Glossary of Terms
The horizontal dimension of the beach measured normal to the shoreline and landward of the high water mark line on coasts.
A permanently fixed point of known elevation. A primary bench mark is one close to a tide station to which the tide staff and tidal datum originally are referenced.
A geomorphological feature usually located at mid-beach and characterized by a sharp break in slope, separating the flatter backshore from the seaward-sloping foreshore.
Rubble mound structure with horizontal berm of armor stones at about sea level, which is allowed to be (re)shaped by the waves.
(Also called biodiversity) - The diversity of life, often divided into three levels: genetic (diversity within species), species (diversity among species), and ecosystem (diversity among ecosystems).
The mass of living matter per unit of habitat (e.g. volume of water or area of bottom). Also referred to as standing crop or standing stock.
a depression on the land surface caused by wind erosion.
Biochemical (or Biological) Oxygen Demand - high figures suggest pollution or eutrophication.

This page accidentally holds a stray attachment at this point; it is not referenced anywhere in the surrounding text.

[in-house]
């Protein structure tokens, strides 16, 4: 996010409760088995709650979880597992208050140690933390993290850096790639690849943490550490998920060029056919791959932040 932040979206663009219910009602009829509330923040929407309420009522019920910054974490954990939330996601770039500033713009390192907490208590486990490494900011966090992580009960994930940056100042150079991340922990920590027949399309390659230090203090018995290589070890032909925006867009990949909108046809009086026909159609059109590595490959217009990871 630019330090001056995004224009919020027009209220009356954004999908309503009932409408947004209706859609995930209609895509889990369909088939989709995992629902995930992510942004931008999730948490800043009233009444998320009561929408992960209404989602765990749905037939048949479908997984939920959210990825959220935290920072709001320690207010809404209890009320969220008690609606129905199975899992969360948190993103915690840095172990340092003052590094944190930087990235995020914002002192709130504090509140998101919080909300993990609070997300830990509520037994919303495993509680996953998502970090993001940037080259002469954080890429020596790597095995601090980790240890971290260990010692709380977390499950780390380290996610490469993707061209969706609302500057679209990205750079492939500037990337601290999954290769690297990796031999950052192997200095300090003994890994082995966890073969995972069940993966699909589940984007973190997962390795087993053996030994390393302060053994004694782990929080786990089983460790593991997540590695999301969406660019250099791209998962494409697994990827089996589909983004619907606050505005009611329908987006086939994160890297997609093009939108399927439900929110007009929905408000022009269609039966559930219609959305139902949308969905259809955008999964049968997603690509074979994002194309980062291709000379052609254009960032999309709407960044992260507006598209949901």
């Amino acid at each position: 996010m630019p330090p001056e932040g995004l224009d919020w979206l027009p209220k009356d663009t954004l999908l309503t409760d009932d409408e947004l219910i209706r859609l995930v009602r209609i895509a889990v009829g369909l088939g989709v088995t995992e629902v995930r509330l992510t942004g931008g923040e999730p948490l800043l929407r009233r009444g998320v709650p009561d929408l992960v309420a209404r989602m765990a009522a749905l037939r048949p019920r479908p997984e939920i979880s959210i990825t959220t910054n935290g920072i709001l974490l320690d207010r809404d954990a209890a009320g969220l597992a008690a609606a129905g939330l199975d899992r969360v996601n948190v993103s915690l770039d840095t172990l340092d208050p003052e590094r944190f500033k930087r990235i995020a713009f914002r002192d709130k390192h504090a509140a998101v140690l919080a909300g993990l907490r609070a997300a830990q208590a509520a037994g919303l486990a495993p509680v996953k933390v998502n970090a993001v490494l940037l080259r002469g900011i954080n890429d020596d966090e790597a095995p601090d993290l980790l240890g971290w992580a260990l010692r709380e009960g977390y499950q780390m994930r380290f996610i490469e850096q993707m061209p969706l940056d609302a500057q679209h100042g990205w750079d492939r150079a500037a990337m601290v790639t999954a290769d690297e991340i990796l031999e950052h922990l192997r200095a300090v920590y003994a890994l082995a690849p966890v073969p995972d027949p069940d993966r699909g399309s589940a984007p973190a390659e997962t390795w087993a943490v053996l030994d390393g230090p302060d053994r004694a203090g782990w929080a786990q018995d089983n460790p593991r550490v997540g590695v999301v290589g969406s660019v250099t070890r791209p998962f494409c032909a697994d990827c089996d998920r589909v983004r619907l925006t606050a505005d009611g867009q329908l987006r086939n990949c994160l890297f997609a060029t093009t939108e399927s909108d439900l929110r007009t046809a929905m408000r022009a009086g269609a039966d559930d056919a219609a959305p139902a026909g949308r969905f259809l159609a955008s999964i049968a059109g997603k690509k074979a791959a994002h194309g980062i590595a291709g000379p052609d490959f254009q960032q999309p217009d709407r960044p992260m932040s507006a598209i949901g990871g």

A wave breaking on a shore or over a REEF, etc. Breakers may be classified into four types:
- COLLAPSING--breaking occurs over lower half of wave, with minimal air pocket and usually no splash-up. Bubbles and foam present.
- PLUNGING--crest curls over air pocket; breaking is usually with a crash. Smooth splash-up usually follows.
- SPILLING--bubbles and turbulent water spill down front face of wave. The upper 25 percent of the front face may become vertical before breaking. Breaking generally occurs over quite a distance.
- SURGING--wave peaks up, but bottom rushes forward from under wave, and wave slides up beach face with little or no bubble production. Water surface remains almost plane except where ripples may be produced on the beach face during runback.
The still-water depth at the point where a wave breaks. Also called breaking depth.